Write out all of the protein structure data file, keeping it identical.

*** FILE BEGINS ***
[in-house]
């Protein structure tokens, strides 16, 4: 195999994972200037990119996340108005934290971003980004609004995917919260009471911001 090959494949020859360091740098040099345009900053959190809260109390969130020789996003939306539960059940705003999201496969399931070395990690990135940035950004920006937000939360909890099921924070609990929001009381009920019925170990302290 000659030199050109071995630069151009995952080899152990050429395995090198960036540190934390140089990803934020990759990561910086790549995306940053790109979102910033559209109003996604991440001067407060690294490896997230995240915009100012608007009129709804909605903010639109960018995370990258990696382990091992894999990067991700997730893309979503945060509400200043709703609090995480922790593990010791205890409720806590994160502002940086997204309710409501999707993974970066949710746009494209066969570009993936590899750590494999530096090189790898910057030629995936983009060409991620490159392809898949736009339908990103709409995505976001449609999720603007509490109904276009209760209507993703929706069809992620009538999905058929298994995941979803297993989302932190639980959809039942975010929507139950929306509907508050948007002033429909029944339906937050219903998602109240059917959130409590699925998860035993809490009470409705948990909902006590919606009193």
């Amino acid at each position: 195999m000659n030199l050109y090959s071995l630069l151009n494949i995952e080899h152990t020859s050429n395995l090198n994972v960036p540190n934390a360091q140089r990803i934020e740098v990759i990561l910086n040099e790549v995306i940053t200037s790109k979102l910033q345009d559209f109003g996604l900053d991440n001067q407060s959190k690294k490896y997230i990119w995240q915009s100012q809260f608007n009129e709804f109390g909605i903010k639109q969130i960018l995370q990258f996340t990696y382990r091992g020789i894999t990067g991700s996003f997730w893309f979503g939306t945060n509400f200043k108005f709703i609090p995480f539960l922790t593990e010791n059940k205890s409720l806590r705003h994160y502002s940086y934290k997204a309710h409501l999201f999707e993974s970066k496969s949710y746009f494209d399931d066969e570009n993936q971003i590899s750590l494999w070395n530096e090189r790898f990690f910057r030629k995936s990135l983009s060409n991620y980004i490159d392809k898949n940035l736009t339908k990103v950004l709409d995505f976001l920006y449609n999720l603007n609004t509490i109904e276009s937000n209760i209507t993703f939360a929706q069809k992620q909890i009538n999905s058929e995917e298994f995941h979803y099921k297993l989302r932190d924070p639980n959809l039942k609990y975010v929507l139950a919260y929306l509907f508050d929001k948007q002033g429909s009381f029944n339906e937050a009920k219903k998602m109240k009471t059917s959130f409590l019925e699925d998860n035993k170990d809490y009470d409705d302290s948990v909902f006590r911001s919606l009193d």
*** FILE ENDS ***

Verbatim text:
[in-house]
């Protein structure tokens, strides 16, 4: 195999994972200037990119996340108005934290971003980004609004995917919260009471911001 090959494949020859360091740098040099345009900053959190809260109390969130020789996003939306539960059940705003999201496969399931070395990690990135940035950004920006937000939360909890099921924070609990929001009381009920019925170990302290 000659030199050109071995630069151009995952080899152990050429395995090198960036540190934390140089990803934020990759990561910086790549995306940053790109979102910033559209109003996604991440001067407060690294490896997230995240915009100012608007009129709804909605903010639109960018995370990258990696382990091992894999990067991700997730893309979503945060509400200043709703609090995480922790593990010791205890409720806590994160502002940086997204309710409501999707993974970066949710746009494209066969570009993936590899750590494999530096090189790898910057030629995936983009060409991620490159392809898949736009339908990103709409995505976001449609999720603007509490109904276009209760209507993703929706069809992620009538999905058929298994995941979803297993989302932190639980959809039942975010929507139950929306509907508050948007002033429909029944339906937050219903998602109240059917959130409590699925998860035993809490009470409705948990909902006590919606009193």
């Amino acid at each position: 195999m000659n030199l050109y090959s071995l630069l151009n494949i995952e080899h152990t020859s050429n395995l090198n994972v960036p540190n934390a360091q140089r990803i934020e740098v990759i990561l910086n040099e790549v995306i940053t200037s790109k979102l910033q345009d559209f109003g996604l900053d991440n001067q407060s959190k690294k490896y997230i990119w995240q915009s100012q809260f608007n009129e709804f109390g909605i903010k639109q969130i960018l995370q990258f996340t990696y382990r091992g020789i894999t990067g991700s996003f997730w893309f979503g939306t945060n509400f200043k108005f709703i609090p995480f539960l922790t593990e010791n059940k205890s409720l806590r705003h994160y502002s940086y934290k997204a309710h409501l999201f999707e993974s970066k496969s949710y746009f494209d399931d066969e570009n993936q971003i590899s750590l494999w070395n530096e090189r790898f990690f910057r030629k995936s990135l983009s060409n991620y980004i490159d392809k898949n940035l736009t339908k990103v950004l709409d995505f976001l920006y449609n999720l603007n609004t509490i109904e276009s937000n209760i209507t993703f939360a929706q069809k992620q909890i009538n999905s058929e995917e298994f995941h979803y099921k297993l989302r932190d924070p639980n959809l039942k609990y975010v929507l139950a919260y929306l509907f508050d929001k948007q002033g429909s009381f029944n339906e937050a009920k219903k998602m109240k009471t059917s959130f409590l019925e699925d998860n035993k170990d809490y009470d409705d302290s948990v909902f006590r911001s919606l009193d």